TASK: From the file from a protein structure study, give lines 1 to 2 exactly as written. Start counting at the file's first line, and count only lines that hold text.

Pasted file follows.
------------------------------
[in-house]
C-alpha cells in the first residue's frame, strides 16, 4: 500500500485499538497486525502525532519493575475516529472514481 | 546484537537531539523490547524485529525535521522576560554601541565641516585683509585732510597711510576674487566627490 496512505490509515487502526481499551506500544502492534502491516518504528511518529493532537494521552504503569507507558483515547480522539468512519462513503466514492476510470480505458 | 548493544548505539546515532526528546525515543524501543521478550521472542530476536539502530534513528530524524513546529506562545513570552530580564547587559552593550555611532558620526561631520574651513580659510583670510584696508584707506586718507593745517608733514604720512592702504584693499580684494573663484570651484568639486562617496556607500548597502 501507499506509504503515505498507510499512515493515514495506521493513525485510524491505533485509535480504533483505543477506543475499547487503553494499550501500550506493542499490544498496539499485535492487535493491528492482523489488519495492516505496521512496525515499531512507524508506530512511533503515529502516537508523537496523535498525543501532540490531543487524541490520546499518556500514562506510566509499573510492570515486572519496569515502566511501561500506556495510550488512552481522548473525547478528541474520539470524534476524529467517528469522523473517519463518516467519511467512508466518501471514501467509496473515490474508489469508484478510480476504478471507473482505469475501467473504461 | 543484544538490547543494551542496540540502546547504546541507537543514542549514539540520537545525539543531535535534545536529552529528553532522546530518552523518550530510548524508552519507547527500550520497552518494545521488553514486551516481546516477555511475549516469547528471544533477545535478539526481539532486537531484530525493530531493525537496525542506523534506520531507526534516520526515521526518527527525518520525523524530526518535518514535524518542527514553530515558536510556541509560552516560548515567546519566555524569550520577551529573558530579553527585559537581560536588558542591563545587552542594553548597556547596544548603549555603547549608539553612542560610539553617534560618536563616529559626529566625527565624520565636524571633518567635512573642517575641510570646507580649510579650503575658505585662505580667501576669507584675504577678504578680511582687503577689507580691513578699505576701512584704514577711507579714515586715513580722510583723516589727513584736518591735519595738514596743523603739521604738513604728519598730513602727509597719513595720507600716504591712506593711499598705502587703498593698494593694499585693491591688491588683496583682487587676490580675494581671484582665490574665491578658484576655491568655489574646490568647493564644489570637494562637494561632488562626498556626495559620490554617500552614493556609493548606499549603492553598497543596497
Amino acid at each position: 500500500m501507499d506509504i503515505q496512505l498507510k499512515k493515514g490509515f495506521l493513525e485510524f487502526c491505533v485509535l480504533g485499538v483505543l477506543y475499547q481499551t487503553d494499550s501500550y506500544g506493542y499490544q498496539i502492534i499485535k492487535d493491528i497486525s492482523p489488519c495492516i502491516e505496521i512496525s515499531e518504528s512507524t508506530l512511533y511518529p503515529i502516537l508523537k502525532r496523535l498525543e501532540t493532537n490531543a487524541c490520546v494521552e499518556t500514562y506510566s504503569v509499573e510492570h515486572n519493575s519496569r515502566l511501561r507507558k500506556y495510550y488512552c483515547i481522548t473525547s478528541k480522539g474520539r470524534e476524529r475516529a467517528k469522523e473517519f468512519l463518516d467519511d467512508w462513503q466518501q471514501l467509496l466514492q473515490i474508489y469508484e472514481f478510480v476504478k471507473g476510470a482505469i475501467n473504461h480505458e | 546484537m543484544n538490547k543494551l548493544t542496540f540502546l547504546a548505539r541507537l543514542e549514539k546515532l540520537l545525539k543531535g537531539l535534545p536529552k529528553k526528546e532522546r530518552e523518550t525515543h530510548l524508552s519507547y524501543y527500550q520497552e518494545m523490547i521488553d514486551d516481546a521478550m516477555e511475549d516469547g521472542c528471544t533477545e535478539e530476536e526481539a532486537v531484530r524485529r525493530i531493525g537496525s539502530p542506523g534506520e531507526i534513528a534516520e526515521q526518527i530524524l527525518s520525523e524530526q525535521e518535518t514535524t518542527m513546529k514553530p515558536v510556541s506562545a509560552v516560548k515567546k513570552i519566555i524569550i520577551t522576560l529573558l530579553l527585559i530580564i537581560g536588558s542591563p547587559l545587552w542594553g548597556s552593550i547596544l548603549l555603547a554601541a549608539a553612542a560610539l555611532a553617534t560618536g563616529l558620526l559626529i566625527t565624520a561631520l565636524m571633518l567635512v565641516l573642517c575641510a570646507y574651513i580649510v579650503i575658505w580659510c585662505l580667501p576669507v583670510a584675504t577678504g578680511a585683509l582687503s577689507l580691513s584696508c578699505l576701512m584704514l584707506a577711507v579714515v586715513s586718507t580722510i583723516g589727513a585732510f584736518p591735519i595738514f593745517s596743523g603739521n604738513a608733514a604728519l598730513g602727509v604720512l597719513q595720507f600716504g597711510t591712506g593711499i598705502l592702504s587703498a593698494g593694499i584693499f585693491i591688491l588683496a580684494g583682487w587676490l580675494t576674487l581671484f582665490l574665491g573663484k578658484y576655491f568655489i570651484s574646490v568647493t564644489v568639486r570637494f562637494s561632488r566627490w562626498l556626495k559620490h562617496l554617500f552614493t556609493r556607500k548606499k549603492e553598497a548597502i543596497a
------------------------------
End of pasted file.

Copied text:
[in-house]
C-alpha cells in the first residue's frame, strides 16, 4: 500500500485499538497486525502525532519493575475516529472514481 | 546484537537531539523490547524485529525535521522576560554601541565641516585683509585732510597711510576674487566627490 496512505490509515487502526481499551506500544502492534502491516518504528511518529493532537494521552504503569507507558483515547480522539468512519462513503466514492476510470480505458 | 548493544548505539546515532526528546525515543524501543521478550521472542530476536539502530534513528530524524513546529506562545513570552530580564547587559552593550555611532558620526561631520574651513580659510583670510584696508584707506586718507593745517608733514604720512592702504584693499580684494573663484570651484568639486562617496556607500548597502 501507499506509504503515505498507510499512515493515514495506521493513525485510524491505533485509535480504533483505543477506543475499547487503553494499550501500550506493542499490544498496539499485535492487535493491528492482523489488519495492516505496521512496525515499531512507524508506530512511533503515529502516537508523537496523535498525543501532540490531543487524541490520546499518556500514562506510566509499573510492570515486572519496569515502566511501561500506556495510550488512552481522548473525547478528541474520539470524534476524529467517528469522523473517519463518516467519511467512508466518501471514501467509496473515490474508489469508484478510480476504478471507473482505469475501467473504461 | 543484544538490547543494551542496540540502546547504546541507537543514542549514539540520537545525539543531535535534545536529552529528553532522546530518552523518550530510548524508552519507547527500550520497552518494545521488553514486551516481546516477555511475549516469547528471544533477545535478539526481539532486537531484530525493530531493525537496525542506523534506520531507526534516520526515521526518527527525518520525523524530526518535518514535524518542527514553530515558536510556541509560552516560548515567546519566555524569550520577551529573558530579553527585559537581560536588558542591563545587552542594553548597556547596544548603549555603547549608539553612542560610539553617534560618536563616529559626529566625527565624520565636524571633518567635512573642517575641510570646507580649510579650503575658505585662505580667501576669507584675504577678504578680511582687503577689507580691513578699505576701512584704514577711507579714515586715513580722510583723516589727513584736518591735519595738514596743523603739521604738513604728519598730513602727509597719513595720507600716504591712506593711499598705502587703498593698494593694499585693491591688491588683496583682487587676490580675494581671484582665490574665491578658484576655491568655489574646490568647493564644489570637494562637494561632488562626498556626495559620490554617500552614493556609493548606499549603492553598497543596497